Features, Print March 21, 2016

The Panoramic– Sacred Anatomy

by Zach Shepherd


“The main theme that threads itself through the record is the teaching of value,” says Stefan Lopez, frontman of The Panoramic.

Sacred Anatomy, the debut album from The Panoramic, is one of the most intense metal albums Northern Colorado’s music scene has ever seen. With bone-crushing grooves, rigorous guitar leads, a driving rhythm section, and soul splitting vocals with brutality to match, the LP is as ambitious as the men who sought out to create it.

“The most difficult aspect of recording the LP for the band was accepting artistic and musical changes. Our producer, Greg Thomas, essentially reformatted our entire record and pushed us to rewrite aspects of the record that some members of the band had felt comfortable and convicted by,” Lopez continues. Upon listening through the record, it is apparent that this is much more than just another local band. The attention to detail and the ability for members of the band to see past parts they initially wanted in this record only to go above and beyond their own expectations speaks to the professionalism and maturity they hold in regards to their art. “We would start tracking at 2 in the afternoon and go until 2 am everyday,” adds guitarist Austin Garner. “And hearing from Greg that he didn’t like a part we wrote or something needed to be changed was challenging at first. It hurts the ego, but we all knew it was going to happen that way.”

The Panoramic set out to record the LP last July at Silver Bullet Studios in the small town of Burlington, Connecticut. The guys spent two long weeks with studio owner and Producer, Greg Thomas (guitarist of Misery Signals, Shai Halud), vigorously tracking. Upon meeting Greg, the band was pushed with a barrage of challenges not anticipated at first. “We sucked it up and realized the changes that were happening were to benefit the record as a whole piece. It’s frivolous to get caught up in being attached to a single part,” says Garner. Greg exercised the group by making them critically think about parts they originally had written, often times helping them make changes which both pushed them to new levels in their musicianship, and made the record even more exceptional. Lopez goes on, “The finished product was better than we could have hoped for, and the changes were necessary for us to make the best record we could.”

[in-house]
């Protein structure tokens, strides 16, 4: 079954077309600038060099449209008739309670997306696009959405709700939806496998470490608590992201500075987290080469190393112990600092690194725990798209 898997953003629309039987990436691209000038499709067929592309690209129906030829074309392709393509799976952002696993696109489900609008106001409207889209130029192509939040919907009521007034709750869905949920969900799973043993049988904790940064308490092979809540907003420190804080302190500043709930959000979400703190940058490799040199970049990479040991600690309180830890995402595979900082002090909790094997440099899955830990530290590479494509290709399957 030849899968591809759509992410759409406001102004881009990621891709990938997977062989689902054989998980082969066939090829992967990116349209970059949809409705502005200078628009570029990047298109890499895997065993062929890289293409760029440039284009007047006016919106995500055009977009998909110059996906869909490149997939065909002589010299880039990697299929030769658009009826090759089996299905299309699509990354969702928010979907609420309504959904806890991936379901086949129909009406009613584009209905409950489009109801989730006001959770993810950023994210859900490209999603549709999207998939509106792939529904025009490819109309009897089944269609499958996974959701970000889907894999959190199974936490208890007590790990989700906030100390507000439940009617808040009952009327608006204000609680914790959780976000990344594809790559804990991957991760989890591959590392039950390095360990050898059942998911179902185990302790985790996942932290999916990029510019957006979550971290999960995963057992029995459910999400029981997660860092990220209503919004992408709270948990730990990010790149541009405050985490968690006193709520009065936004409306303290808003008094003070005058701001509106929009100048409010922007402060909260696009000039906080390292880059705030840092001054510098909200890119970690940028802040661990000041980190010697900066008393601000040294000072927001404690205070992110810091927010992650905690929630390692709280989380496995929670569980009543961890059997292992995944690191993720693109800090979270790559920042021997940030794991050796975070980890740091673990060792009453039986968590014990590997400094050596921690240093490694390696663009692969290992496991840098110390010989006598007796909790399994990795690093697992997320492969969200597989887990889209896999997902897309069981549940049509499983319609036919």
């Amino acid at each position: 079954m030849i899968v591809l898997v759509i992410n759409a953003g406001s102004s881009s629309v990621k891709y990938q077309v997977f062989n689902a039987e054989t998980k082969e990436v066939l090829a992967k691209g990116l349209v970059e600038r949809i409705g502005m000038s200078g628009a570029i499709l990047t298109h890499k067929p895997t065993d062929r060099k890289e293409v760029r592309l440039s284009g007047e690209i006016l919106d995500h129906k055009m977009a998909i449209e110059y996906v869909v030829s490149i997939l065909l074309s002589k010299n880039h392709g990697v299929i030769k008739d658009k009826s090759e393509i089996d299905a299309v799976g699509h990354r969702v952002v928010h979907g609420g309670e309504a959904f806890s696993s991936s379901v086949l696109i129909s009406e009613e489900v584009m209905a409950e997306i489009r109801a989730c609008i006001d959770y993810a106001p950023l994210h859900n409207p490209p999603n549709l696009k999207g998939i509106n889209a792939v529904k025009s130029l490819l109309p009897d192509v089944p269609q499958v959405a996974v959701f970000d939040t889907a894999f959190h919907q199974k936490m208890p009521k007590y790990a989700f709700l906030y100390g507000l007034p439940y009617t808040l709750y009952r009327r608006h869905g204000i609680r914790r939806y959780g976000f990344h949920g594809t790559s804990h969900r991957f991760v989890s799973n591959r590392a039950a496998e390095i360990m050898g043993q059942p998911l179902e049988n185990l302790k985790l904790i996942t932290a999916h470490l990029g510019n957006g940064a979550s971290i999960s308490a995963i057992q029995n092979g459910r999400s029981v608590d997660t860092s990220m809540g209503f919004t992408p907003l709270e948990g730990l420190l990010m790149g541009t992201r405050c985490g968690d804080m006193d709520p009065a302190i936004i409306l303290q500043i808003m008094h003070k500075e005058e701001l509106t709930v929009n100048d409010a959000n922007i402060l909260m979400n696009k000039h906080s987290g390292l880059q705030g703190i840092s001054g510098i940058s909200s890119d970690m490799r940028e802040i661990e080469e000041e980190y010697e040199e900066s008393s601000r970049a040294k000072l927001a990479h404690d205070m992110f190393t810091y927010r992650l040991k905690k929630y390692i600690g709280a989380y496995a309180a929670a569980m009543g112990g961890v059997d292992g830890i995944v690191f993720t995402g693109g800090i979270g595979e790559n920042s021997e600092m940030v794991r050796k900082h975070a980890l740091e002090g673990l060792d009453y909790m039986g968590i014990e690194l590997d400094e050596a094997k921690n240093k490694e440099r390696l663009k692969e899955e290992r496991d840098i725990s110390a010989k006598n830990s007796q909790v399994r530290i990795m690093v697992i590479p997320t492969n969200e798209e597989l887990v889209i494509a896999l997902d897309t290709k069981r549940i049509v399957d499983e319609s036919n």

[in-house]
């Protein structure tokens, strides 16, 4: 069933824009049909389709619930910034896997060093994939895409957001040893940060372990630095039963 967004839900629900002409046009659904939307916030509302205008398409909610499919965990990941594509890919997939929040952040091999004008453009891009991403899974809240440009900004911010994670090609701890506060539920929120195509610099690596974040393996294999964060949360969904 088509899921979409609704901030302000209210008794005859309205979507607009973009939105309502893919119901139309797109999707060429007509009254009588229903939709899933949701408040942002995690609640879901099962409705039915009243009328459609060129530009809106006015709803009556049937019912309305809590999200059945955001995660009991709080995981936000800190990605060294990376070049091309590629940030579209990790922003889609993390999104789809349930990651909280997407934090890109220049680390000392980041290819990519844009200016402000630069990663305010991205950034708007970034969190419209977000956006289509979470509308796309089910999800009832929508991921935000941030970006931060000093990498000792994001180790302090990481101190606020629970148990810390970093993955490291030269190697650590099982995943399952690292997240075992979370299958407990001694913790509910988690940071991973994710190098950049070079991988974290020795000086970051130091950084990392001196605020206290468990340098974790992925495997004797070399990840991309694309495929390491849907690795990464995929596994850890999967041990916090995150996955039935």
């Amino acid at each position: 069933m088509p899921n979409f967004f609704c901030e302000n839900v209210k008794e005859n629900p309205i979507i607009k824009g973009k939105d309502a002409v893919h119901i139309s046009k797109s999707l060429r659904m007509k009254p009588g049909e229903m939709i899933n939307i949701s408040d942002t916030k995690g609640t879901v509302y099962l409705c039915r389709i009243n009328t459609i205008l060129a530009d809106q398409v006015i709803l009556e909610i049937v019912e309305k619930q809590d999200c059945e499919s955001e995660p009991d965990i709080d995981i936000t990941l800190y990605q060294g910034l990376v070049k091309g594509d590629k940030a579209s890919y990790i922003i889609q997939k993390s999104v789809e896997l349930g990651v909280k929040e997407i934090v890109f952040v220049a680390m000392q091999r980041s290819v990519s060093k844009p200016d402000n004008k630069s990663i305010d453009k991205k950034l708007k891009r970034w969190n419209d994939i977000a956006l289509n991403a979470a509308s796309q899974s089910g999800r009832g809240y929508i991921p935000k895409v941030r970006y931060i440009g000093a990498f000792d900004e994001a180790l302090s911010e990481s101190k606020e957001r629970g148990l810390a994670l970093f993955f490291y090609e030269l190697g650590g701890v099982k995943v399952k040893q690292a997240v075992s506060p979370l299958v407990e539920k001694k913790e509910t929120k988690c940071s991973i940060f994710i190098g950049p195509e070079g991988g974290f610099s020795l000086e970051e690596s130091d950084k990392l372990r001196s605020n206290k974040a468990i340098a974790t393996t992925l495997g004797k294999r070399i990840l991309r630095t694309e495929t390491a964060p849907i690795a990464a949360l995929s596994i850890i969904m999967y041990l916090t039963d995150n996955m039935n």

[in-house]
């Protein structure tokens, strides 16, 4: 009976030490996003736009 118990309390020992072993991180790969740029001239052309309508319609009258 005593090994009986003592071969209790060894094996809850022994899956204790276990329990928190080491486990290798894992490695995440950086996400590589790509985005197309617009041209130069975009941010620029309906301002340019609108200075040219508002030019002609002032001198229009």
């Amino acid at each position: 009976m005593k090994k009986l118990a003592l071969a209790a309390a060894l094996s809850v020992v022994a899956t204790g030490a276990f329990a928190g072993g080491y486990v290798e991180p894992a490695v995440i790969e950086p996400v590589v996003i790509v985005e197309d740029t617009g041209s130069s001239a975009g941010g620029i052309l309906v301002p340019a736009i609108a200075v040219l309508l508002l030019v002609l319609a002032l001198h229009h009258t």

Aside from the incredible amount of precision and production put into the LP, it is clear that this album means so much more to the band and the Northern Colorado music scene. Sacred Anatomy shatters the barrier between the physical being and the soul. With critical yet uplifting lyrics, the LP urges the listener to a new awareness of self-value. “I believe that showing others their importance is possible through our particular infatuation with extreme and brutal metal music,” states Lopez. The dedication put into this album is equally as inspiring.

Garner adds, “The finished product personally showed me what happens when you’re passionate about something and take action and work hard to make that passion a part of your daily life. For the longest time we all sat around and wondered why we weren’t finding success with our music, but we finally realized that the world doesn’t owe us anything. We have to work hard and fight for what we want. No one is going to hand us success. We have to make our own.” The LP is a testament to what can be achieved when one puts everything on the line to fulfil their passions, and is a great inspiration for others in the music scene to do the same.  

Though the release of Sacred Anatomy is a great accomplishment for the band, The Panoramic isn’t stopping there. “We are going to tour, tour, tour, and then tour some more. We are going on a week long west coast run at the end of March,” says Garner. “As far as new material goes, we never stop writing. At our first practice back from the studio we started working on new material, and while in the studio recording this album we were already talking about the next album. We are constantly trying to improve what we do and are always trying to top ourselves.”

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